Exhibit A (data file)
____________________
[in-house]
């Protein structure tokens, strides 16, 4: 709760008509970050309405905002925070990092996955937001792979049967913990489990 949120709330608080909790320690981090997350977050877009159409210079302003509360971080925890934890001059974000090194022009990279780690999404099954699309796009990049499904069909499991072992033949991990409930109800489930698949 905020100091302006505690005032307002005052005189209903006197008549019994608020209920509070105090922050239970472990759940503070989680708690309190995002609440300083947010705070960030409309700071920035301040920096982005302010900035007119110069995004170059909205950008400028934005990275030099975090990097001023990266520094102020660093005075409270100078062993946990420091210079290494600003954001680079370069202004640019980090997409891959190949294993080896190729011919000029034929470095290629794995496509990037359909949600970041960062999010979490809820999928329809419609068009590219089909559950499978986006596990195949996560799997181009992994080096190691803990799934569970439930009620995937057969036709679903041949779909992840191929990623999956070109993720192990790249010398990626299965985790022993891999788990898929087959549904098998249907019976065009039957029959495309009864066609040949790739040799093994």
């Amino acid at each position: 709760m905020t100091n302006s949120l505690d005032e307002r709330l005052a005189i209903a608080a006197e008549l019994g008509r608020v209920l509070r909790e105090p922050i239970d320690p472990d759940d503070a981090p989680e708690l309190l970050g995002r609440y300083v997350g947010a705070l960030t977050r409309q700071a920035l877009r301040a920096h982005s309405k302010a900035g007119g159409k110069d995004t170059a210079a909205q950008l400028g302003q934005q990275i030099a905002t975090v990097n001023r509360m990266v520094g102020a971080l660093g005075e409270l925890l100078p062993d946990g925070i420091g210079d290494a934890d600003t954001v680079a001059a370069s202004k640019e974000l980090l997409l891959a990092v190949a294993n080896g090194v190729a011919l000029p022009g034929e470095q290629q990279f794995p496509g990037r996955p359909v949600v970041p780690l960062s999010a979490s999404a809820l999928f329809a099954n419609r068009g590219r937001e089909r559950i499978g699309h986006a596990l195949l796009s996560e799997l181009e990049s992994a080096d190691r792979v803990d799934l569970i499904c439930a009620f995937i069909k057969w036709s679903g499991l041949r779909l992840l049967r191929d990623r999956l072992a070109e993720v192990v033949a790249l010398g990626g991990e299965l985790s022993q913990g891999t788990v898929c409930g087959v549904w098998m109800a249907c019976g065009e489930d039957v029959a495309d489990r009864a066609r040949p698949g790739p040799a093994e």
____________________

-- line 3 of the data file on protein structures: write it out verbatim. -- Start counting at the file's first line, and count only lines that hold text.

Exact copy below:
């Amino acid at each position: 709760m905020t100091n302006s949120l505690d005032e307002r709330l005052a005189i209903a608080a006197e008549l019994g008509r608020v209920l509070r909790e105090p922050i239970d320690p472990d759940d503070a981090p989680e708690l309190l970050g995002r609440y300083v997350g947010a705070l960030t977050r409309q700071a920035l877009r301040a920096h982005s309405k302010a900035g007119g159409k110069d995004t170059a210079a909205q950008l400028g302003q934005q990275i030099a905002t975090v990097n001023r509360m990266v520094g102020a971080l660093g005075e409270l925890l100078p062993d946990g925070i420091g210079d290494a934890d600003t954001v680079a001059a370069s202004k640019e974000l980090l997409l891959a990092v190949a294993n080896g090194v190729a011919l000029p022009g034929e470095q290629q990279f794995p496509g990037r996955p359909v949600v970041p780690l960062s999010a979490s999404a809820l999928f329809a099954n419609r068009g590219r937001e089909r559950i499978g699309h986006a596990l195949l796009s996560e799997l181009e990049s992994a080096d190691r792979v803990d799934l569970i499904c439930a009620f995937i069909k057969w036709s679903g499991l041949r779909l992840l049967r191929d990623r999956l072992a070109e993720v192990v033949a790249l010398g990626g991990e299965l985790s022993q913990g891999t788990v898929c409930g087959v549904w098998m109800a249907c019976g065009e489930d039957v029959a495309d489990r009864a066609r040949p698949g790739p040799a093994e």